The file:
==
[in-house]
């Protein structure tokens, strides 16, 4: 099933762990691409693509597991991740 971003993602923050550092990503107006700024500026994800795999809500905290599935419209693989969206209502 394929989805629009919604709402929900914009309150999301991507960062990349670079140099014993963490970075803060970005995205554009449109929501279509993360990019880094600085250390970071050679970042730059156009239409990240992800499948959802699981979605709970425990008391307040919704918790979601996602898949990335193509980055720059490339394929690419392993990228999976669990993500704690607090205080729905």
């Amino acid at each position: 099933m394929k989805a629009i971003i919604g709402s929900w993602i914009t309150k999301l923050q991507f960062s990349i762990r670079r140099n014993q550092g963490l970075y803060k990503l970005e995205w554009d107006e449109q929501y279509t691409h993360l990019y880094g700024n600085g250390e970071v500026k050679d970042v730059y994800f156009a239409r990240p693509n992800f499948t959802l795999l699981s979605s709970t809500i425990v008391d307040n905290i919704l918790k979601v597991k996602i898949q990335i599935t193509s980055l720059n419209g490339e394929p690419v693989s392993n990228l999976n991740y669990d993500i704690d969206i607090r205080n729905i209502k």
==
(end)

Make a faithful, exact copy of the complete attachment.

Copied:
[in-house]
């Protein structure tokens, strides 16, 4: 099933762990691409693509597991991740 971003993602923050550092990503107006700024500026994800795999809500905290599935419209693989969206209502 394929989805629009919604709402929900914009309150999301991507960062990349670079140099014993963490970075803060970005995205554009449109929501279509993360990019880094600085250390970071050679970042730059156009239409990240992800499948959802699981979605709970425990008391307040919704918790979601996602898949990335193509980055720059490339394929690419392993990228999976669990993500704690607090205080729905």
């Amino acid at each position: 099933m394929k989805a629009i971003i919604g709402s929900w993602i914009t309150k999301l923050q991507f960062s990349i762990r670079r140099n014993q550092g963490l970075y803060k990503l970005e995205w554009d107006e449109q929501y279509t691409h993360l990019y880094g700024n600085g250390e970071v500026k050679d970042v730059y994800f156009a239409r990240p693509n992800f499948t959802l795999l699981s979605s709970t809500i425990v008391d307040n905290i919704l918790k979601v597991k996602i898949q990335i599935t193509s980055l720059n419209g490339e394929p690419v693989s392993n990228l999976n991740y669990d993500i704690d969206i607090r205080n729905i209502k």